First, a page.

Study Guide

The American Public in Zimmermann Telegram

By Arthur Zimmermann

The American Public

Perhaps the people most affected by the Zimmermann Telegram were average Americans. While the careers of politicians and bureaucrats were made or ruined because of this little note, ordinary Americans died because it dragged their country into a war they didn't want to be in. The U.S. drafted men to fight in World War I, meaning that some didn't have much of a choice when it came to packing up, sailing to Europe, and shooting at Germans.

None of which might have happened without the Zimmermann Telegram.

Before 1917, the American public did not want to go to war. And even if they did get involved, it wasn't a sure thing that they would be on the side of the Allied Powers. There were some who sympathized more with Germany, or at least weren't sold on helping the British.

If you'd conducted a survey of Americans before the Zimmermann Telegram was made public, a majority would have told you that they were pro-neutrality, and all for making money off the war. The consensus was that it was perfectly legitimate for the U.S. to sell stuff (mainly to Britain because they paid well) and still be neutral. Women, many of whom were actually voting these days, were especially vocal about not wanting to send their sons and husbands off to die. Immigrants from all over the world hoped that the U.S. would, unlike their former homelands, not make them fight in pointless conflicts.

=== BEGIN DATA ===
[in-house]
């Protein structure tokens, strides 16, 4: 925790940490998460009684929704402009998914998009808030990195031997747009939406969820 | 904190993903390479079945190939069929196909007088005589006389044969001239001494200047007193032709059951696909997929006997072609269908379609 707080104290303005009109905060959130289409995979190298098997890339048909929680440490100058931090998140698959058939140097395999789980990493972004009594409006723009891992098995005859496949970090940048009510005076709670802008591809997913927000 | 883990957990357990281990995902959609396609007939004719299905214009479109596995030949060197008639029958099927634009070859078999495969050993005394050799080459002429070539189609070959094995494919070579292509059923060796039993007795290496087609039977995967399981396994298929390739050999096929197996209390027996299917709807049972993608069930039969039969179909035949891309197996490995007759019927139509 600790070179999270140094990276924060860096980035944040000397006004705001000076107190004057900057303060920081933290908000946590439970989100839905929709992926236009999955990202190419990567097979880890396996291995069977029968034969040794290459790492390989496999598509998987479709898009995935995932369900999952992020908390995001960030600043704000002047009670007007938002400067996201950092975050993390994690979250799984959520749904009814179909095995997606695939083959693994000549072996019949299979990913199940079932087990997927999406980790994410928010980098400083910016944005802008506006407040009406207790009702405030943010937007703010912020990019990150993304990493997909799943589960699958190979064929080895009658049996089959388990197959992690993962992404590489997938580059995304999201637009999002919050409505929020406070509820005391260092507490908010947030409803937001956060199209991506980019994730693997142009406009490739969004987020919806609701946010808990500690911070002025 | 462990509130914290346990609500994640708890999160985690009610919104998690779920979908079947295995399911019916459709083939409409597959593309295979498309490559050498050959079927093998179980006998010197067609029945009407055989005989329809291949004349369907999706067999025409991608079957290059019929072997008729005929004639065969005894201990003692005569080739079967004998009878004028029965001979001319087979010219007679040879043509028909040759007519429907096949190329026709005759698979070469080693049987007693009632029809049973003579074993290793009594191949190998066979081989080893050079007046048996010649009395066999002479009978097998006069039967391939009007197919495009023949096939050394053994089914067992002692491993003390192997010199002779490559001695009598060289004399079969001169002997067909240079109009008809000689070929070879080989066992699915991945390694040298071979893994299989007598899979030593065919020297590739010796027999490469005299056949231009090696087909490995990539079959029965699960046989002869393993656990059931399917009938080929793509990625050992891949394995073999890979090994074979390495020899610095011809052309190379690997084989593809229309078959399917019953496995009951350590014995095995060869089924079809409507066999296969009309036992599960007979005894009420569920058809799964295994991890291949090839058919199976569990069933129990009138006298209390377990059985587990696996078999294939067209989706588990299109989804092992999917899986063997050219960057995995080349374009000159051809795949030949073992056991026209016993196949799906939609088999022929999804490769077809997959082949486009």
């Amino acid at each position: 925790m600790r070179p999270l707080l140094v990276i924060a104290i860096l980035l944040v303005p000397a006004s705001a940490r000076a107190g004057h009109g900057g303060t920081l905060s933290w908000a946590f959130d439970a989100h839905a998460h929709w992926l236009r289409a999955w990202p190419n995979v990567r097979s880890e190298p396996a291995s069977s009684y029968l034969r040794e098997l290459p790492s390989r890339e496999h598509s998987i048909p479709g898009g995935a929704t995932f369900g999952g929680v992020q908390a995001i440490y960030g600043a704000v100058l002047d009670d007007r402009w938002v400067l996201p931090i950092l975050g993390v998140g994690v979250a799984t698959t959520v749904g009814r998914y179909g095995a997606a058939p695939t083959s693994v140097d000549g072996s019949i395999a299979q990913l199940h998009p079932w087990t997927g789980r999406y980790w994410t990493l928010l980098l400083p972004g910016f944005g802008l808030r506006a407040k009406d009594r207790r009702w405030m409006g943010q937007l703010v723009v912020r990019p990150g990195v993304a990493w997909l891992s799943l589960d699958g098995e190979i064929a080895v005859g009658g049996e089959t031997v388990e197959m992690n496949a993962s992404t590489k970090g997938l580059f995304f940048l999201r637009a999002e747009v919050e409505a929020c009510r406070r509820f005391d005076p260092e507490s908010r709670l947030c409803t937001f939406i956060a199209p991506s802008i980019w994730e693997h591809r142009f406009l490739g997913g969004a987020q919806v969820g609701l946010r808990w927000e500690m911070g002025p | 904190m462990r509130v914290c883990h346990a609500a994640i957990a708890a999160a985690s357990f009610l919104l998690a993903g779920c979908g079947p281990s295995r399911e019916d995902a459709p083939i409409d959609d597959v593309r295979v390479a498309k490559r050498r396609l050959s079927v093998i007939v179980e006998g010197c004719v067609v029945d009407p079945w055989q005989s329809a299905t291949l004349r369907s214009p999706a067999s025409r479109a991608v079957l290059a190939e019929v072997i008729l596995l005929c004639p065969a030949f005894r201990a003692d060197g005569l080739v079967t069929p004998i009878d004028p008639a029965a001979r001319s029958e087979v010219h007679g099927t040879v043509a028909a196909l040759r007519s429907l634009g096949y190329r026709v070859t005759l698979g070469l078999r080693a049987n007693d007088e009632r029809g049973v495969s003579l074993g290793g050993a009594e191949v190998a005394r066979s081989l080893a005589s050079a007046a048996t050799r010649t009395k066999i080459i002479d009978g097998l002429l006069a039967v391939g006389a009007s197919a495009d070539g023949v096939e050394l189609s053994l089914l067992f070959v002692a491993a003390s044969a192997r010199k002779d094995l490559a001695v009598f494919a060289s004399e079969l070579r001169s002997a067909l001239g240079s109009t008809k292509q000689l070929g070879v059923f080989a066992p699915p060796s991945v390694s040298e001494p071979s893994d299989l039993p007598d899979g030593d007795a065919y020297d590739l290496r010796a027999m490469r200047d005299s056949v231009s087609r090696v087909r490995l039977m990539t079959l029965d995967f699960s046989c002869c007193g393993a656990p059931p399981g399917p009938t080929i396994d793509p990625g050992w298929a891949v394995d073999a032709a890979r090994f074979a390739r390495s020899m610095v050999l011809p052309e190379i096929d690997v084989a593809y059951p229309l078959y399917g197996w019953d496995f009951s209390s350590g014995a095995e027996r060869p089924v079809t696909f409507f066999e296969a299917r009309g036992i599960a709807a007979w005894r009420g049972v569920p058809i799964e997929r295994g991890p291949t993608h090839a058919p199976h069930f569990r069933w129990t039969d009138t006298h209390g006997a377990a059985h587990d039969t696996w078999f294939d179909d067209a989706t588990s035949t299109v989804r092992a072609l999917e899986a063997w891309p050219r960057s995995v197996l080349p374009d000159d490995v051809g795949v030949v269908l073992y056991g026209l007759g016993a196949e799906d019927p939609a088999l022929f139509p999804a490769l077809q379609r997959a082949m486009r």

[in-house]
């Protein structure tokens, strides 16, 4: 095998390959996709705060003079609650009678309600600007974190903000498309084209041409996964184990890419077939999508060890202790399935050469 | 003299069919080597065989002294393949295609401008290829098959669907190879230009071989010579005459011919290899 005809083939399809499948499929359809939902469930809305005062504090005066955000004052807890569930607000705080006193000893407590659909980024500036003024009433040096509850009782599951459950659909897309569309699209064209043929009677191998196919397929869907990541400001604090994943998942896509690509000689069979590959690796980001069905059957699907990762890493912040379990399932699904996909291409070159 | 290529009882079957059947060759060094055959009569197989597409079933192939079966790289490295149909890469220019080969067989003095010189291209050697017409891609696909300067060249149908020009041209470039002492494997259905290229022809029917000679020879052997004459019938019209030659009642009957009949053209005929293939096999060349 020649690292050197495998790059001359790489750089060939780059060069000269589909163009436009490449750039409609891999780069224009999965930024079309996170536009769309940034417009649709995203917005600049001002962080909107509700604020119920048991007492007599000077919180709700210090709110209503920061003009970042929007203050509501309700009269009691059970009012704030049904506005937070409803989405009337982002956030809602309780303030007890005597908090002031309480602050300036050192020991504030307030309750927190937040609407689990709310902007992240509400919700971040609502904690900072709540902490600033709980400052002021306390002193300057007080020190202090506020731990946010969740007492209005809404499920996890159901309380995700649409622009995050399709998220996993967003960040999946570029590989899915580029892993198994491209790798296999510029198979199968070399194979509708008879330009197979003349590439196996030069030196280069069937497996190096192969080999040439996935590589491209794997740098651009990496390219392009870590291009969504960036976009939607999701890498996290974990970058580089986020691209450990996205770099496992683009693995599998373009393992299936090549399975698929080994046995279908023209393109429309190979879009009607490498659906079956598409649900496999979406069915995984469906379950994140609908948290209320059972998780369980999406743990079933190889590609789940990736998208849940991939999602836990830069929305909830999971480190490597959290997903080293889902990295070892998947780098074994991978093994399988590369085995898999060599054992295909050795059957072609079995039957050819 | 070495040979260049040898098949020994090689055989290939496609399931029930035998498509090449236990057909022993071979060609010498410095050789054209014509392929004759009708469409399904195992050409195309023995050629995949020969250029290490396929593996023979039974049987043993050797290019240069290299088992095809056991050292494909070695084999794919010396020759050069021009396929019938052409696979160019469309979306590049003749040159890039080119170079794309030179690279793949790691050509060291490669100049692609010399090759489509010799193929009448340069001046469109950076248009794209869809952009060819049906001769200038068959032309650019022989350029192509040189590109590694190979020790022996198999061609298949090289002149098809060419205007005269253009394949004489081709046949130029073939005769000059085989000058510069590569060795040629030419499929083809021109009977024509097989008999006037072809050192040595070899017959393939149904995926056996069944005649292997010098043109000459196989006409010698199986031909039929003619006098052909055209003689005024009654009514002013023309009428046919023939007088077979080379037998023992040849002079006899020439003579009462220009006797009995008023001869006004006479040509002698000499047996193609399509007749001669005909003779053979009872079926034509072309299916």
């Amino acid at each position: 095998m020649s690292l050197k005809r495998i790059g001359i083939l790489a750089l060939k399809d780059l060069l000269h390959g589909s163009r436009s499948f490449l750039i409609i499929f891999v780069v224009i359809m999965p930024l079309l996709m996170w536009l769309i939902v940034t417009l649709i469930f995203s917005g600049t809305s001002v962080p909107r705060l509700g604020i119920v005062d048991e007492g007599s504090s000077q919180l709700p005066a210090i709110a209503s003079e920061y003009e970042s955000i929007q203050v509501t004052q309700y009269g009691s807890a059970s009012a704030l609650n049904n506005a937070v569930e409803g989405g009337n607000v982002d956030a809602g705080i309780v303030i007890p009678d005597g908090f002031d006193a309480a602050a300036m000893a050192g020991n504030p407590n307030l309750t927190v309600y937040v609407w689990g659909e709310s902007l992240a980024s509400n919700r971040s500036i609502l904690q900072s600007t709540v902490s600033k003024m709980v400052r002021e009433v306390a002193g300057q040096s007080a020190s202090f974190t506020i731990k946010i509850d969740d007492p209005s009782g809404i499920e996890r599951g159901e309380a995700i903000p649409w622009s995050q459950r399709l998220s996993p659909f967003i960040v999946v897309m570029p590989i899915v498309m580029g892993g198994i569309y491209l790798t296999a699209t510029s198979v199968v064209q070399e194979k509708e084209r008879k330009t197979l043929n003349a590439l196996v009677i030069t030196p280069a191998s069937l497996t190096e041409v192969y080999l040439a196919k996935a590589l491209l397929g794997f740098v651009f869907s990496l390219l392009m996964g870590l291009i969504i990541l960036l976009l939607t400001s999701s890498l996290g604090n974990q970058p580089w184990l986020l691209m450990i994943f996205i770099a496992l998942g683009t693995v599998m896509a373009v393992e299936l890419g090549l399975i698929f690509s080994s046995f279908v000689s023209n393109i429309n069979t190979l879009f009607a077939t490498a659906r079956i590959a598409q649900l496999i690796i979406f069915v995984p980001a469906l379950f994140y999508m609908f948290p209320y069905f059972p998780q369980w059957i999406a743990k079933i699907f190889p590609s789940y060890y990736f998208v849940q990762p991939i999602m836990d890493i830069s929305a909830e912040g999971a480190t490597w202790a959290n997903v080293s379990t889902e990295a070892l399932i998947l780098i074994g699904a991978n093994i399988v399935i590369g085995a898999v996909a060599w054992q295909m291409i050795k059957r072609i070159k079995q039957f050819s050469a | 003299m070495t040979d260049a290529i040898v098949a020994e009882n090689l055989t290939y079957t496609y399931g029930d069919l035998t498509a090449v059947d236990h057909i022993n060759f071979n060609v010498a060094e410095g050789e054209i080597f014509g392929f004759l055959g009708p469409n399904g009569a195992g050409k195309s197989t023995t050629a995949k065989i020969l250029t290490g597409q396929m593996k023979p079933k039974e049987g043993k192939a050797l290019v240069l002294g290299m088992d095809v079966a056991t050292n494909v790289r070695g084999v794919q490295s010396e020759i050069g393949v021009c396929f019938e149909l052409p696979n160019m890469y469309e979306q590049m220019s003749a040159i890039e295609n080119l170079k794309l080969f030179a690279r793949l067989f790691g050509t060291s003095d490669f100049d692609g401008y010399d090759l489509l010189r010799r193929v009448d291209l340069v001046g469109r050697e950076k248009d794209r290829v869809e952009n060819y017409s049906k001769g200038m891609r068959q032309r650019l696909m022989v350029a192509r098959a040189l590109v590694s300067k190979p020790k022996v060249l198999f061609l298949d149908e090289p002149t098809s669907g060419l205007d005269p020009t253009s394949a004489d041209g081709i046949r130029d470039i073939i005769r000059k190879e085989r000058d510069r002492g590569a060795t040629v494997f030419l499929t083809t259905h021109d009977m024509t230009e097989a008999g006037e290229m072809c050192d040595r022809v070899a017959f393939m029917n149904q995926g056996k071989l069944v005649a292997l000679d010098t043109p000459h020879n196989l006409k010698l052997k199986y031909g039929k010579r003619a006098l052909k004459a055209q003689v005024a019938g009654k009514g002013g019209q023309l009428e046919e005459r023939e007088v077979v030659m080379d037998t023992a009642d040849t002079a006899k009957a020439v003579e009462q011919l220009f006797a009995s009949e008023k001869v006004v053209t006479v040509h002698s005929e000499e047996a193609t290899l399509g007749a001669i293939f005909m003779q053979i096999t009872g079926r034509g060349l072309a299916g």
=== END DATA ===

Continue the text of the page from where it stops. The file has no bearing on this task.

Don't Mess With Texas (or Arizona or New Mexico)

But of course the Zimmermann Telegram changed all that. Okay, American ships being sunk by German U-boats helped, too, because it made the war less profitable for Americans, but it's all part of the same basic issue, which was Germany's aggression.

The American view of "Germans or Brits, what's the difference? It's not our war" evaporated in just a few months, when the Zimmermann Telegram was released and unrestricted submarine warfare was resumed. Americans started hating everything German. This blind range toward a new enemy took forms that were harmful and others that were just silly. There were German-Americans imprisoned and harassed in cruel xenophobic ways. There were also people who started calling sauerkraut "liberty cabbage" and hamburgers "Salisbury Steaks," as if that mattered. (We're looking at you, "Freedom Fries.")

It's unsettling how quickly public opinion can turn on an issue. One day nobody cares about the goings on across an ocean and the next day people are pretending that their dachshunds are "liberty dogs" and that only the bad kids study German in school. The mind is a strange and unreasonable place, capable of being triggered by even something as small as a one-paragraph telegram that wasn't even addressed to them.

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